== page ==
Work is expected to begin next year on a long-planned expansion of Arlington National Cemetery in Virginia, the cemetery’s executive director told Congress.
The cemetery now occupies about 625 acres of land near the nation’s capital and is the final resting place of more than 400,000 service members and their family members.
But, after more than 150 years of service, the cemetery is running out of room.
"The expansion will add 37 acres of burial space and extend the cemetery’s active life," Karen Durham-Aguilera said during a hearing of the House Appropriations Committee’s subcommittee on military construction, veterans affairs and related agencies.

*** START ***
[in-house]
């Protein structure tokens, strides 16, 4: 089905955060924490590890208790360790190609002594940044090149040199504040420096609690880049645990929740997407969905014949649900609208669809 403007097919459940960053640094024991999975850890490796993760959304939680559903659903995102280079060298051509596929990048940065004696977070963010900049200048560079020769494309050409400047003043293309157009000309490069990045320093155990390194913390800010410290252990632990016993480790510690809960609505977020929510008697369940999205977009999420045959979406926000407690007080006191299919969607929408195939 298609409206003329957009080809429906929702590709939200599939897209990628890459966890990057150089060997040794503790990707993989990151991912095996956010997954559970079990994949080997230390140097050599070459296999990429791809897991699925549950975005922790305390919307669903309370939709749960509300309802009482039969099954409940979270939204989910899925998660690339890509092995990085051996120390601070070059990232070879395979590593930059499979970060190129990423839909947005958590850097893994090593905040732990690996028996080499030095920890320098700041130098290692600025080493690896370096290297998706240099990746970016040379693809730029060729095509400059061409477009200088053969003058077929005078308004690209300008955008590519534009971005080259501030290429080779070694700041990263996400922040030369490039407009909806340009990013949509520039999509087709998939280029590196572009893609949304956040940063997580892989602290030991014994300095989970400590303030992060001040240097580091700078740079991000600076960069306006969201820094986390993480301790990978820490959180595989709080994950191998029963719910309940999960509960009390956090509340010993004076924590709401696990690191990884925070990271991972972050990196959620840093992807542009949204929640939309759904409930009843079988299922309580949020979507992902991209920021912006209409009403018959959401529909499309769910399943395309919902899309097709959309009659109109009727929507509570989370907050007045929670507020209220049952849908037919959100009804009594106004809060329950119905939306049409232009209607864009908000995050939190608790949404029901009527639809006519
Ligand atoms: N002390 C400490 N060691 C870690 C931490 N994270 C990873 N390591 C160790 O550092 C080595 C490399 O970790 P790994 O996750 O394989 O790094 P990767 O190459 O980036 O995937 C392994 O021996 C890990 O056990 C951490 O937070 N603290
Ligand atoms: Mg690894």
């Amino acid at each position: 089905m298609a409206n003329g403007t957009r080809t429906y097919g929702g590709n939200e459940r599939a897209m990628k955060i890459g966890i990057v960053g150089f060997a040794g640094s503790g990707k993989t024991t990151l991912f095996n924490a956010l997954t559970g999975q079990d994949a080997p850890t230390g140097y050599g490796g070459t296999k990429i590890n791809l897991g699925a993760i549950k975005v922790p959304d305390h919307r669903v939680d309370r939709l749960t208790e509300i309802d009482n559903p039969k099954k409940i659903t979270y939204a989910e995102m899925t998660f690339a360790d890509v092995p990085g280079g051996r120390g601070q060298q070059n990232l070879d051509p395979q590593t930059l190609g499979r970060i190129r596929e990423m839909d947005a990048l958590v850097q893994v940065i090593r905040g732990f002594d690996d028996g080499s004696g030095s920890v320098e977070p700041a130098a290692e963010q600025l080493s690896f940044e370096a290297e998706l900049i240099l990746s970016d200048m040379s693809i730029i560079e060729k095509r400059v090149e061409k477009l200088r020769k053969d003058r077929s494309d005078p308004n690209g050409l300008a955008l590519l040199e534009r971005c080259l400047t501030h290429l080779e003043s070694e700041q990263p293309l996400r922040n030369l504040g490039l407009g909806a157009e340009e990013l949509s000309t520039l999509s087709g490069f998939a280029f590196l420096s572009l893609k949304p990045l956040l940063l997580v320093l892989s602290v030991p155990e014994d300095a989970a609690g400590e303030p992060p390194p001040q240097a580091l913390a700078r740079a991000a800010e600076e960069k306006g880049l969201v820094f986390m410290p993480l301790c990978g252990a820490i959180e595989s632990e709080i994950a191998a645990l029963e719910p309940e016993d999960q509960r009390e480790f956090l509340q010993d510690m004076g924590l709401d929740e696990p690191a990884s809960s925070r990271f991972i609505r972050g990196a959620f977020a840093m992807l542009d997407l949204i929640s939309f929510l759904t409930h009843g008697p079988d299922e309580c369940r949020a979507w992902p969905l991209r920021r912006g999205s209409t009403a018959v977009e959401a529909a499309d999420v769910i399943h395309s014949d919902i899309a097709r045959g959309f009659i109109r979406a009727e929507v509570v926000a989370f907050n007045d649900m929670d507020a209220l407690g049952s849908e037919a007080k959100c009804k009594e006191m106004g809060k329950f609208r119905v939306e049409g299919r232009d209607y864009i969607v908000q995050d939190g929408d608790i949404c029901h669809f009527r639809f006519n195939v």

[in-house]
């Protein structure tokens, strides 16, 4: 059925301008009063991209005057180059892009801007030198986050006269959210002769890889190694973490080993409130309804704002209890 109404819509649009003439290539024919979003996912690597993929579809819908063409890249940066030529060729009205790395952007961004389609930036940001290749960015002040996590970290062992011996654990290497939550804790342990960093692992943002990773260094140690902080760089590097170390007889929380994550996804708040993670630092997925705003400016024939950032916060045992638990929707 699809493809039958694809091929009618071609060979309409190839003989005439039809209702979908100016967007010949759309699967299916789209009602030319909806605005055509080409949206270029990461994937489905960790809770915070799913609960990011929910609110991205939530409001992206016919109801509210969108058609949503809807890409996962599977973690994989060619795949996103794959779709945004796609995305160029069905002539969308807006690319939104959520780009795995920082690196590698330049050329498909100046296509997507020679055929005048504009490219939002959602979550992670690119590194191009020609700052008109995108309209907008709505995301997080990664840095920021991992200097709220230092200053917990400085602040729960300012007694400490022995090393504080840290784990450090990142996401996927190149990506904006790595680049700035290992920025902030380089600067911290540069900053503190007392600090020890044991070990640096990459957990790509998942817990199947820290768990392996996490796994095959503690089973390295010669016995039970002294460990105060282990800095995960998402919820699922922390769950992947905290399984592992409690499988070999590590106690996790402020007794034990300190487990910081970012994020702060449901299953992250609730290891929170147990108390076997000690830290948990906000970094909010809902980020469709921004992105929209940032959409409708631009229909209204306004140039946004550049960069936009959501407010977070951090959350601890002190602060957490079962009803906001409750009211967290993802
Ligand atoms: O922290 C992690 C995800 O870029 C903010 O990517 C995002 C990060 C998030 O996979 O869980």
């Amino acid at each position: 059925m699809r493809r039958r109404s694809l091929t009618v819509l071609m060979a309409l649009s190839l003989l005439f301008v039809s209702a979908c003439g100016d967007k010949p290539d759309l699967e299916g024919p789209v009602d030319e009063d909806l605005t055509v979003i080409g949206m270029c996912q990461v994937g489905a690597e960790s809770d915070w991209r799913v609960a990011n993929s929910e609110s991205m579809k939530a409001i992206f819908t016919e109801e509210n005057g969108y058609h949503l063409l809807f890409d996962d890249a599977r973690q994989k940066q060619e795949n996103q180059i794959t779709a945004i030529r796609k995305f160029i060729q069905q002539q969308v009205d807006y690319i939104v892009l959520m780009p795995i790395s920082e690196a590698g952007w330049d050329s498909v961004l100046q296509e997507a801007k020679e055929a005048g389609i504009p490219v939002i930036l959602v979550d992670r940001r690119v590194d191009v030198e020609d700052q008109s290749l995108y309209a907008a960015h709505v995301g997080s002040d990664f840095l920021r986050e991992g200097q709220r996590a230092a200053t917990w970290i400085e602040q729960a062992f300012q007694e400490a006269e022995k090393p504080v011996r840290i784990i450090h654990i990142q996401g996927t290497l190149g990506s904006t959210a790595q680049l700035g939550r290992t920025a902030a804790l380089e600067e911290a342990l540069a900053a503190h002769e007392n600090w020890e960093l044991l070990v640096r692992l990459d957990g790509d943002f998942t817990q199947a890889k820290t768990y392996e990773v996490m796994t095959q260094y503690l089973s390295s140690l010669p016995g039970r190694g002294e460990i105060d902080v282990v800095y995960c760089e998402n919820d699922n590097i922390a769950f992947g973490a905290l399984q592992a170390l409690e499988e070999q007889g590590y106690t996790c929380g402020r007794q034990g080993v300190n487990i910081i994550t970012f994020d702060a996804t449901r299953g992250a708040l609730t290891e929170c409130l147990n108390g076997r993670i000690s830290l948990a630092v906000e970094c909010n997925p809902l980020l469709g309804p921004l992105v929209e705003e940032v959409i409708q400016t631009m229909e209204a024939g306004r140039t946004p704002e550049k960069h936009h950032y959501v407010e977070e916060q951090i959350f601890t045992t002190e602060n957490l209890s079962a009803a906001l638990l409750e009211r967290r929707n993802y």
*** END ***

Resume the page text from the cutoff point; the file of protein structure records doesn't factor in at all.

Arlington National Cemetery lies on the former Arlington Estate — land that once belonged to George Washington Parke Custis, grandson of Martha Washington and stepgrandson of George Washington.
By the start of the Civil War, the property had passed into the family of Robert E. Lee through marriage. In May 1861, Union troops occupied the estate after the Lee family fled south.
The property served as a Union Army camp and headquarters throughout the war, and starting in 1863, as the site of Freedman’s Village, a home for freed slaves that provided housing, education, training and medical care to help former slaves transition to freedom.
The first military burial at Arlington, for William Henry Christman, was made on May 13, 1864. By war’s end, more than 16,000 soldiers had been buried there.
Today, the cemetery holds funeral services Monday through Saturday (except federal holidays), conducting between 27 and 30 services each week day and between six and eight services each Saturday. Information on burial eligibility and military honors is available on the cemetery’s website.